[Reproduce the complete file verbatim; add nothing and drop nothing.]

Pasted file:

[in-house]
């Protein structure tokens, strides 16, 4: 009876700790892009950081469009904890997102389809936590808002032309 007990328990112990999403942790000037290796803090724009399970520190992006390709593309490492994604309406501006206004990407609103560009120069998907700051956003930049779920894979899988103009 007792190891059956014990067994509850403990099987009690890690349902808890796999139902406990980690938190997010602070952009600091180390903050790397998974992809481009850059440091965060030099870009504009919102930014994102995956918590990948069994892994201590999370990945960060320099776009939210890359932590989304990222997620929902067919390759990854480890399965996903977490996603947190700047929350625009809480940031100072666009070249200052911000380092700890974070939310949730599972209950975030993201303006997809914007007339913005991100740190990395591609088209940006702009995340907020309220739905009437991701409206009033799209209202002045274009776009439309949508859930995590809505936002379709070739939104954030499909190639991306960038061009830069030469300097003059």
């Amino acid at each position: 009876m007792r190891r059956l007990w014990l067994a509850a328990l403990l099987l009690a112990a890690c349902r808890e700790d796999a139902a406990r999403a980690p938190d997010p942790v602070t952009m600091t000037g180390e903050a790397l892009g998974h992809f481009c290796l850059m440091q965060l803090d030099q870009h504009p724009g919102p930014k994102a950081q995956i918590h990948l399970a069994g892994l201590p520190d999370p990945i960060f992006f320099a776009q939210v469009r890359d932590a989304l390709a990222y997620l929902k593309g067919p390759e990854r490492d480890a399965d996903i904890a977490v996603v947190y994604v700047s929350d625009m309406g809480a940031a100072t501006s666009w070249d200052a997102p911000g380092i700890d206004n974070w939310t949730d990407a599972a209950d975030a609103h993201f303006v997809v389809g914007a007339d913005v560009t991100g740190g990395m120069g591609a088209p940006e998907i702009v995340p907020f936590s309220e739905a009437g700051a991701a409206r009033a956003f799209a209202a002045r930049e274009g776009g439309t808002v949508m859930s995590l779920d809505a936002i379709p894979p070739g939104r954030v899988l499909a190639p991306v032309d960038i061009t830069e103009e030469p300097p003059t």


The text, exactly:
[in-house]
């Protein structure tokens, strides 16, 4: 009876700790892009950081469009904890997102389809936590808002032309 007990328990112990999403942790000037290796803090724009399970520190992006390709593309490492994604309406501006206004990407609103560009120069998907700051956003930049779920894979899988103009 007792190891059956014990067994509850403990099987009690890690349902808890796999139902406990980690938190997010602070952009600091180390903050790397998974992809481009850059440091965060030099870009504009919102930014994102995956918590990948069994892994201590999370990945960060320099776009939210890359932590989304990222997620929902067919390759990854480890399965996903977490996603947190700047929350625009809480940031100072666009070249200052911000380092700890974070939310949730599972209950975030993201303006997809914007007339913005991100740190990395591609088209940006702009995340907020309220739905009437991701409206009033799209209202002045274009776009439309949508859930995590809505936002379709070739939104954030499909190639991306960038061009830069030469300097003059």
């Amino acid at each position: 009876m007792r190891r059956l007990w014990l067994a509850a328990l403990l099987l009690a112990a890690c349902r808890e700790d796999a139902a406990r999403a980690p938190d997010p942790v602070t952009m600091t000037g180390e903050a790397l892009g998974h992809f481009c290796l850059m440091q965060l803090d030099q870009h504009p724009g919102p930014k994102a950081q995956i918590h990948l399970a069994g892994l201590p520190d999370p990945i960060f992006f320099a776009q939210v469009r890359d932590a989304l390709a990222y997620l929902k593309g067919p390759e990854r490492d480890a399965d996903i904890a977490v996603v947190y994604v700047s929350d625009m309406g809480a940031a100072t501006s666009w070249d200052a997102p911000g380092i700890d206004n974070w939310t949730d990407a599972a209950d975030a609103h993201f303006v997809v389809g914007a007339d913005v560009t991100g740190g990395m120069g591609a088209p940006e998907i702009v995340p907020f936590s309220e739905a009437g700051a991701a409206r009033a956003f799209a209202a002045r930049e274009g776009g439309t808002v949508m859930s995590l779920d809505a936002i379709p894979p070739g939104r954030v899988l499909a190639p991306v032309d960038i061009t830069e103009e030469p300097p003059t």